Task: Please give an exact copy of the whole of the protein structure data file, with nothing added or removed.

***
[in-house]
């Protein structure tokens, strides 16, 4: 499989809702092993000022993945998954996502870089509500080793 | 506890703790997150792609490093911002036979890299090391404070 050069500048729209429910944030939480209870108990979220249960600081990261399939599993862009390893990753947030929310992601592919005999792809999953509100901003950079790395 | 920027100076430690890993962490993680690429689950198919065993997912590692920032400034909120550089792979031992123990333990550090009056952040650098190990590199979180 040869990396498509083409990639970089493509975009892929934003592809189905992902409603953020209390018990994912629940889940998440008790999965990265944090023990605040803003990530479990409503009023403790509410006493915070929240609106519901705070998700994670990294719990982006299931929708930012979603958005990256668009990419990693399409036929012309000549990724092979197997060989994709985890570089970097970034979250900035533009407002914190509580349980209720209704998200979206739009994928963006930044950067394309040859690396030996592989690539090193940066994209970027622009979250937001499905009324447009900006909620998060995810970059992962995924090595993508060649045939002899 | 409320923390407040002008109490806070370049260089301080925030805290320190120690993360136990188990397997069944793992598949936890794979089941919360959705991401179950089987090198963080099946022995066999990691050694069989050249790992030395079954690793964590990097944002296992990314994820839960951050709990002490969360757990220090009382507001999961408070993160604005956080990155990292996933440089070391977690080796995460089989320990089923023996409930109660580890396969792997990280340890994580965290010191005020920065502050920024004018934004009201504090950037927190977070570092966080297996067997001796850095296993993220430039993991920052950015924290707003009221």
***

[in-house]
């Protein structure tokens, strides 16, 4: 499989809702092993000022993945998954996502870089509500080793 | 506890703790997150792609490093911002036979890299090391404070 050069500048729209429910944030939480209870108990979220249960600081990261399939599993862009390893990753947030929310992601592919005999792809999953509100901003950079790395 | 920027100076430690890993962490993680690429689950198919065993997912590692920032400034909120550089792979031992123990333990550090009056952040650098190990590199979180 040869990396498509083409990639970089493509975009892929934003592809189905992902409603953020209390018990994912629940889940998440008790999965990265944090023990605040803003990530479990409503009023403790509410006493915070929240609106519901705070998700994670990294719990982006299931929708930012979603958005990256668009990419990693399409036929012309000549990724092979197997060989994709985890570089970097970034979250900035533009407002914190509580349980209720209704998200979206739009994928963006930044950067394309040859690396030996592989690539090193940066994209970027622009979250937001499905009324447009900006909620998060995810970059992962995924090595993508060649045939002899 | 409320923390407040002008109490806070370049260089301080925030805290320190120690993360136990188990397997069944793992598949936890794979089941919360959705991401179950089987090198963080099946022995066999990691050694069989050249790992030395079954690793964590990097944002296992990314994820839960951050709990002490969360757990220090009382507001999961408070993160604005956080990155990292996933440089070391977690080796995460089989320990089923023996409930109660580890396969792997990280340890994580965290010191005020920065502050920024004018934004009201504090950037927190977070570092966080297996067997001796850095296993993220430039993991920052950015924290707003009221």